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Abu Dhabi, UAETuesday 19 June 2018

Workplace Doctor: How do I convince a staff member they are up to the job?

Despite repeated praise, one member appears to have much less confidence in their own ability

Workplace Doctor Yolande Basson unravels managers' dilemmas. Chris Whiteoak / The National
Workplace Doctor Yolande Basson unravels managers' dilemmas. Chris Whiteoak / The National

I manage a group of very capable people involved in the tourism industry, specifically corporate tourism. However, despite repeated praise, one member appears to have much less confidence in their own ability than I and others think they should have. This individual is reluctant to take on challenges I believe are appropriate to their level, experience and ability and will sometimes engineer situations that mean I have to pass the task to someone else. I don’t want to lose or reprimand this person, I just want them to realise they can do what I would like them to do. How can I convince them of that?

RS, Dubai

As a manager, part of enabling people to grow and perform is helping them to realise that new, difficult and different assignments are both necessary and valuable – we don’t grow by doing more of the same, but rather by stretching ourselves out of our comfort zones.

Essentially, it is important to attain a balance between giving people challenges that are aligned to their level and responsibilities, while providing sufficient support to ensure that they are able to succeed. Continuous challenge on its own can become destructive, whereas continuous support on its own may not provide the essential impetus for the person to push themselves forward.

So what might be underlying this person’s hesitation? Self-doubt and a lack of confidence can be an issue, even with the support and encouragement that you and others are willing to offer.

There may be several possible reasons behind this. It could be something in the person’s belief system that tells them that they are not good enough, ready enough or skilled enough to take on challenges. A fear of failure can prevent the person from giving it a go, where they would rather not attempt it at all than risk the possibility of not succeeding. He/she may feel threatened by their colleagues’ experience and skills, or perceive them as critical and judgmental, so they don’t want to risk potential ridicule or embarrassment. A previous harsh experience could also make someone unconsciously cautious. He/she may have a "perfectionist" driver, leading to the expectation that everything should be done correctly to the highest possible standard, thus avoiding tasks for fear of imperfection. Furthermore, it is also worth considering whether the person is actually side-stepping responsibility - by continuously deferring tasks, they are either ensuring low risk for themselves or, a slightly more cynical possibility, a lighter work load. It is important therefore to try and ascertain this person’s specific mind-set or perspective so that you can decide on the most appropriate intervention or support required to shift their behaviour.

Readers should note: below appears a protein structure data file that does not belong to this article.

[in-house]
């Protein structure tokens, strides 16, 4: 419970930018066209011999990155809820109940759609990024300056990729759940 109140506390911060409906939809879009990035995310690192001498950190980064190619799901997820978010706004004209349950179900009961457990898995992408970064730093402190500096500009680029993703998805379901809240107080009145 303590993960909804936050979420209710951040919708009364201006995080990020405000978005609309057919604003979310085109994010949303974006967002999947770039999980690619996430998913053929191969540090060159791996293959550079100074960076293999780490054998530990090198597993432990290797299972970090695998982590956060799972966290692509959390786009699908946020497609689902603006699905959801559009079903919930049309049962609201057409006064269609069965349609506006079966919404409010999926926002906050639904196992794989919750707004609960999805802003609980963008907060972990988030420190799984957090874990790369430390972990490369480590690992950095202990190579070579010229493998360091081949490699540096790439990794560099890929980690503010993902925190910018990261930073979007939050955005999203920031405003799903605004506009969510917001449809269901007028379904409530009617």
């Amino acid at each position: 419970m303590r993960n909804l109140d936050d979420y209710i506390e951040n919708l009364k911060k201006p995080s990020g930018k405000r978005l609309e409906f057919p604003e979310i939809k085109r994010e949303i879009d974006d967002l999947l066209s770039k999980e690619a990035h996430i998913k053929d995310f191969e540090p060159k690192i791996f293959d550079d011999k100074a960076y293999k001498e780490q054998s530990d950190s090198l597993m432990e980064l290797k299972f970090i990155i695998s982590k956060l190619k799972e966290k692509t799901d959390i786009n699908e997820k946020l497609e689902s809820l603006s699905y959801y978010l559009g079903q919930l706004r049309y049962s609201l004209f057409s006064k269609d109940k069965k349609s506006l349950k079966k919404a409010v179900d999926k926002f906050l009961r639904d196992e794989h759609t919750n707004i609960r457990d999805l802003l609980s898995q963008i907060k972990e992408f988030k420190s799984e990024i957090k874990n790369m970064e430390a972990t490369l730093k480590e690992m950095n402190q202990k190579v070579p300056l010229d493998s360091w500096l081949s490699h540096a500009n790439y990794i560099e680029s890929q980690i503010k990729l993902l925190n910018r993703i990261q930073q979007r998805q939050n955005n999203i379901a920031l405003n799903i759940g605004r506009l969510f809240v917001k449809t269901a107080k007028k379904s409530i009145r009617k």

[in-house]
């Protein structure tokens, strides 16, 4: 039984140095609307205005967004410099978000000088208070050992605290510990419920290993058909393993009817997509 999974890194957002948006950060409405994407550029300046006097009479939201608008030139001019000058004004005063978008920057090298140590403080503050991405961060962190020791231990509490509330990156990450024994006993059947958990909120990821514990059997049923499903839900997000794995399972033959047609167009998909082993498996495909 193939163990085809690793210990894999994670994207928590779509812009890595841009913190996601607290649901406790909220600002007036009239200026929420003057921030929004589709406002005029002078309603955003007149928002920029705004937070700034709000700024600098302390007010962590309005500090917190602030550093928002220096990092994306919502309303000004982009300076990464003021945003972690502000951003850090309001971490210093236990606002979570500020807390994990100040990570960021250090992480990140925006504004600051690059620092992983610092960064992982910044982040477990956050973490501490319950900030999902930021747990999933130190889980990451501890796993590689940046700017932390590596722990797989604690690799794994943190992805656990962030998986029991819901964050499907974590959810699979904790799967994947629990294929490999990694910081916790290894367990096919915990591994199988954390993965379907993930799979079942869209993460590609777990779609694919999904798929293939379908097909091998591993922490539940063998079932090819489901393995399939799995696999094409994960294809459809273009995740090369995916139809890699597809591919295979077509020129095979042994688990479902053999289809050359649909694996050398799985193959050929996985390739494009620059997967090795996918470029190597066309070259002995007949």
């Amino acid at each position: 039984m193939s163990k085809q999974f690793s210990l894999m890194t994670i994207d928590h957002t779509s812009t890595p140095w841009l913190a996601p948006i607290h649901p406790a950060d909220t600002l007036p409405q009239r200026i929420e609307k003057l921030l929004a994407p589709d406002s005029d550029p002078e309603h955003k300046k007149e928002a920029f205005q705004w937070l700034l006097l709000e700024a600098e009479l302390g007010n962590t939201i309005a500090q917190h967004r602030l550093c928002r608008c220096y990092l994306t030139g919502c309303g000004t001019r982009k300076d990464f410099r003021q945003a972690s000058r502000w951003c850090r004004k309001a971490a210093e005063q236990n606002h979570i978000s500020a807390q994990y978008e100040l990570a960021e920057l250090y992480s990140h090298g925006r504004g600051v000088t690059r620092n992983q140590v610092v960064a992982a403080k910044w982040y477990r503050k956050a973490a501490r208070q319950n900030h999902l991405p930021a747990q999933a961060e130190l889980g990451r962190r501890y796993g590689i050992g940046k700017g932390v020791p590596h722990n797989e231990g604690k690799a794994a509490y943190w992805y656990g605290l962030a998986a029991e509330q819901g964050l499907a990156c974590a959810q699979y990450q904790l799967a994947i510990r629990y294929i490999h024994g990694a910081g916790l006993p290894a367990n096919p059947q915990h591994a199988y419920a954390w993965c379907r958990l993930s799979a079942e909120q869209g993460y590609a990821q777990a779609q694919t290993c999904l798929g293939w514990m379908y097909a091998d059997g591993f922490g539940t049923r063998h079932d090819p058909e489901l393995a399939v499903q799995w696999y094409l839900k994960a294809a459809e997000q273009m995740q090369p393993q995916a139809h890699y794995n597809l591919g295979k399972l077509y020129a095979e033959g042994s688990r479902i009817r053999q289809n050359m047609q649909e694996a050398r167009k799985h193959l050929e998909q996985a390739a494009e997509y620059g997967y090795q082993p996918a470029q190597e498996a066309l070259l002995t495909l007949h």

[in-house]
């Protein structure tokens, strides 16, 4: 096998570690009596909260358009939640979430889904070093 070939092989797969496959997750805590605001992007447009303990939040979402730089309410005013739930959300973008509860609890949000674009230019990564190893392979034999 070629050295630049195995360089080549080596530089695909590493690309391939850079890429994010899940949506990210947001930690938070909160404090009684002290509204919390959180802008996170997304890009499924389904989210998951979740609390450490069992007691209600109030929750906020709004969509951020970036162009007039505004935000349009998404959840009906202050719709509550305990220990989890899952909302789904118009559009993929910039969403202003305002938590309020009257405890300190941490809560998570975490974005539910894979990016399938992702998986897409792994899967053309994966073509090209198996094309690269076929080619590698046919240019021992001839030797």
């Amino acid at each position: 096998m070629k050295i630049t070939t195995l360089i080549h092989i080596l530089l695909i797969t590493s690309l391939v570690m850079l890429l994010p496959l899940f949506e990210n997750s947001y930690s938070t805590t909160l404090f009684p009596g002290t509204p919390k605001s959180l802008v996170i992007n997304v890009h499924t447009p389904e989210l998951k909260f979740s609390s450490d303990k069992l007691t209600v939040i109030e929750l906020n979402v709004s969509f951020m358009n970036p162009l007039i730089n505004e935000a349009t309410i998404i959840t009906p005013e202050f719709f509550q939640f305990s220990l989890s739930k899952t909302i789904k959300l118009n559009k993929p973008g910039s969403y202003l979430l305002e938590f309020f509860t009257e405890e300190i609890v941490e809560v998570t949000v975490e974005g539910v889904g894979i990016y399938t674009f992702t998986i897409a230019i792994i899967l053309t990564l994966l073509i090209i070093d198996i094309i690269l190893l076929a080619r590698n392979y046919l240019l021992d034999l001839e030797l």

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According to Professor Lazar Stankov who has worked at Australia's Institute for Positive Psychology & Education, confidence is a strong predictor of achievement, and the good news is that confidence is a trait that can be developed. Support, which you are already providing, is a great first step.

Saying that, the person will need to be self-aware and committed to their own improvement and development. Building trust, being accessible and having regular development discussions are equally important. This can be done by focusing on the person’s strengths and looking at their achievements to date, as well as helping them identify key areas of their role where they may need to expand into and start making incremental progress.

For the more challenging and complex aspects of their role, they may need specific skill training as part of a personal learning plan. Learning will enhance their capabilities, which in turn will increase their confidence – and it has been shown that the more confident we are the more effectively we learn.

Related to confidence is self-efficacy, which refers to a person’s belief in their capabilities to learn and perform new behaviours. Research shows that people with higher self-efficacy are more persistent at working on difficult tasks. As it is unlikely that all will go smoothly without any mistakes, this person should be encouraged not give up at the first hurdle, as once they get going it will become easier and easier and will boost their confidence further.

Doctor’s Prescription:

Having a clear understanding of what informs this person’s mind-set would be a great starting point. Help expand this person’s perspective by letting them understand that challenges are healthy and necessary whilst providing an opportunity to both grow and learn. Encourage him/her to get out of their comfort zone, ensure that the appropriate support structures are in place and let them know that they have your support. If the person is not willing to step up and progress, you may want to consider moving him/her to a less demanding role.